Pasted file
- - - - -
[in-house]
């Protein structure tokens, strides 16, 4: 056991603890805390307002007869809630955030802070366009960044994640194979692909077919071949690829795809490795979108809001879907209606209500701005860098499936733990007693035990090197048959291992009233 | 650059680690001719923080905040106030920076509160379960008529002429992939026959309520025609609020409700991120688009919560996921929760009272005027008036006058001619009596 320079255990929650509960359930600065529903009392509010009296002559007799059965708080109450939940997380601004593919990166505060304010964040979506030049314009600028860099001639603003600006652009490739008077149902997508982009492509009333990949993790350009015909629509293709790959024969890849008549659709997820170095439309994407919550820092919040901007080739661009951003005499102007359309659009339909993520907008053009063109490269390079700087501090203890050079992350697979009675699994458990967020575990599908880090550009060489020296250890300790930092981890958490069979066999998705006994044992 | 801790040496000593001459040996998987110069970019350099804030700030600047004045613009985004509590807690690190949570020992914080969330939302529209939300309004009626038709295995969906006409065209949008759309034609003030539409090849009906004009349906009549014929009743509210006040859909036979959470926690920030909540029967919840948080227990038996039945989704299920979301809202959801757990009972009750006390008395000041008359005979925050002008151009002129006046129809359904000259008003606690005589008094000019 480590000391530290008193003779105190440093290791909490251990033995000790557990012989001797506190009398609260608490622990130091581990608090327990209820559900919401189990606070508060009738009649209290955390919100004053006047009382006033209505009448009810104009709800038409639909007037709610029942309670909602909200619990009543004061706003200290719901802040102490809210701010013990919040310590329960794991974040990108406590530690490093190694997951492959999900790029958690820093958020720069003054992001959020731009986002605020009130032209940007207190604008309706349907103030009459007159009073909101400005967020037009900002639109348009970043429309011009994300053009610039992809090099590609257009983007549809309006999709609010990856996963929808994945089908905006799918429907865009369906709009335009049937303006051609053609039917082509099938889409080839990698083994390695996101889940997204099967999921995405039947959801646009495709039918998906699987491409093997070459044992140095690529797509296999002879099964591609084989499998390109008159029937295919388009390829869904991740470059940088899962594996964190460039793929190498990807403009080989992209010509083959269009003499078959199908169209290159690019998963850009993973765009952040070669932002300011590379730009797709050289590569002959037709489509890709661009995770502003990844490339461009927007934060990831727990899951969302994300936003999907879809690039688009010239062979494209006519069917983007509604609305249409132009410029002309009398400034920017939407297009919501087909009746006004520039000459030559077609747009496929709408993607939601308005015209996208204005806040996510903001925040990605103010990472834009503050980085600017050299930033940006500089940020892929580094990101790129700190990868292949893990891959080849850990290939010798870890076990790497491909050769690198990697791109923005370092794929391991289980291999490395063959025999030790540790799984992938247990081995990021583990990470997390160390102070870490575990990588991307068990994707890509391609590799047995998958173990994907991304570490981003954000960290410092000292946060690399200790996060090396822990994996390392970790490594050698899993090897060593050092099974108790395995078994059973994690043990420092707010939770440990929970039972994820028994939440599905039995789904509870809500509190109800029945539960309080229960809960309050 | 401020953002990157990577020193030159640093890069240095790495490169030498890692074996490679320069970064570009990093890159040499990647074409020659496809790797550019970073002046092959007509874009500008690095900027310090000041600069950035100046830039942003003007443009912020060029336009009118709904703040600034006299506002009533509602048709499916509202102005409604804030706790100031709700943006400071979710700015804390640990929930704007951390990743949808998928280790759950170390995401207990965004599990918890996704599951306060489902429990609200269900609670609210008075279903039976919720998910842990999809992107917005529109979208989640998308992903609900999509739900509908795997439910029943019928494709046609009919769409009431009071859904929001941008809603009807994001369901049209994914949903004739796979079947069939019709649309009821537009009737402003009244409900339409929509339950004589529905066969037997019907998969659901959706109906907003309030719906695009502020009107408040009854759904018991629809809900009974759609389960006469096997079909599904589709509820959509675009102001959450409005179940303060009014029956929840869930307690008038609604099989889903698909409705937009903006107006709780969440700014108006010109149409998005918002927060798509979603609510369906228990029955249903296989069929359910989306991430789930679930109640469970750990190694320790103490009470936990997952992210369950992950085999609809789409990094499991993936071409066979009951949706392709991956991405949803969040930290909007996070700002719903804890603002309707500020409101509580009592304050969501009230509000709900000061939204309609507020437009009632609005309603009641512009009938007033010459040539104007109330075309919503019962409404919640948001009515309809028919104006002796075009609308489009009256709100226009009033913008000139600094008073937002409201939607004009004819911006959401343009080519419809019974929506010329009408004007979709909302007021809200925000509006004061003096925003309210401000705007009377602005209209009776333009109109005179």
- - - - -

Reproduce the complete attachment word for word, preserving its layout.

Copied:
[in-house]
């Protein structure tokens, strides 16, 4: 056991603890805390307002007869809630955030802070366009960044994640194979692909077919071949690829795809490795979108809001879907209606209500701005860098499936733990007693035990090197048959291992009233 | 650059680690001719923080905040106030920076509160379960008529002429992939026959309520025609609020409700991120688009919560996921929760009272005027008036006058001619009596 320079255990929650509960359930600065529903009392509010009296002559007799059965708080109450939940997380601004593919990166505060304010964040979506030049314009600028860099001639603003600006652009490739008077149902997508982009492509009333990949993790350009015909629509293709790959024969890849008549659709997820170095439309994407919550820092919040901007080739661009951003005499102007359309659009339909993520907008053009063109490269390079700087501090203890050079992350697979009675699994458990967020575990599908880090550009060489020296250890300790930092981890958490069979066999998705006994044992 | 801790040496000593001459040996998987110069970019350099804030700030600047004045613009985004509590807690690190949570020992914080969330939302529209939300309004009626038709295995969906006409065209949008759309034609003030539409090849009906004009349906009549014929009743509210006040859909036979959470926690920030909540029967919840948080227990038996039945989704299920979301809202959801757990009972009750006390008395000041008359005979925050002008151009002129006046129809359904000259008003606690005589008094000019 480590000391530290008193003779105190440093290791909490251990033995000790557990012989001797506190009398609260608490622990130091581990608090327990209820559900919401189990606070508060009738009649209290955390919100004053006047009382006033209505009448009810104009709800038409639909007037709610029942309670909602909200619990009543004061706003200290719901802040102490809210701010013990919040310590329960794991974040990108406590530690490093190694997951492959999900790029958690820093958020720069003054992001959020731009986002605020009130032209940007207190604008309706349907103030009459007159009073909101400005967020037009900002639109348009970043429309011009994300053009610039992809090099590609257009983007549809309006999709609010990856996963929808994945089908905006799918429907865009369906709009335009049937303006051609053609039917082509099938889409080839990698083994390695996101889940997204099967999921995405039947959801646009495709039918998906699987491409093997070459044992140095690529797509296999002879099964591609084989499998390109008159029937295919388009390829869904991740470059940088899962594996964190460039793929190498990807403009080989992209010509083959269009003499078959199908169209290159690019998963850009993973765009952040070669932002300011590379730009797709050289590569002959037709489509890709661009995770502003990844490339461009927007934060990831727990899951969302994300936003999907879809690039688009010239062979494209006519069917983007509604609305249409132009410029002309009398400034920017939407297009919501087909009746006004520039000459030559077609747009496929709408993607939601308005015209996208204005806040996510903001925040990605103010990472834009503050980085600017050299930033940006500089940020892929580094990101790129700190990868292949893990891959080849850990290939010798870890076990790497491909050769690198990697791109923005370092794929391991289980291999490395063959025999030790540790799984992938247990081995990021583990990470997390160390102070870490575990990588991307068990994707890509391609590799047995998958173990994907991304570490981003954000960290410092000292946060690399200790996060090396822990994996390392970790490594050698899993090897060593050092099974108790395995078994059973994690043990420092707010939770440990929970039972994820028994939440599905039995789904509870809500509190109800029945539960309080229960809960309050 | 401020953002990157990577020193030159640093890069240095790495490169030498890692074996490679320069970064570009990093890159040499990647074409020659496809790797550019970073002046092959007509874009500008690095900027310090000041600069950035100046830039942003003007443009912020060029336009009118709904703040600034006299506002009533509602048709499916509202102005409604804030706790100031709700943006400071979710700015804390640990929930704007951390990743949808998928280790759950170390995401207990965004599990918890996704599951306060489902429990609200269900609670609210008075279903039976919720998910842990999809992107917005529109979208989640998308992903609900999509739900509908795997439910029943019928494709046609009919769409009431009071859904929001941008809603009807994001369901049209994914949903004739796979079947069939019709649309009821537009009737402003009244409900339409929509339950004589529905066969037997019907998969659901959706109906907003309030719906695009502020009107408040009854759904018991629809809900009974759609389960006469096997079909599904589709509820959509675009102001959450409005179940303060009014029956929840869930307690008038609604099989889903698909409705937009903006107006709780969440700014108006010109149409998005918002927060798509979603609510369906228990029955249903296989069929359910989306991430789930679930109640469970750990190694320790103490009470936990997952992210369950992950085999609809789409990094499991993936071409066979009951949706392709991956991405949803969040930290909007996070700002719903804890603002309707500020409101509580009592304050969501009230509000709900000061939204309609507020437009009632609005309603009641512009009938007033010459040539104007109330075309919503019962409404919640948001009515309809028919104006002796075009609308489009009256709100226009009033913008000139600094008073937002409201939607004009004819911006959401343009080519419809019974929506010329009408004007979709909302007021809200925000509006004061003096925003309210401000705007009377602005209209009776333009109109005179």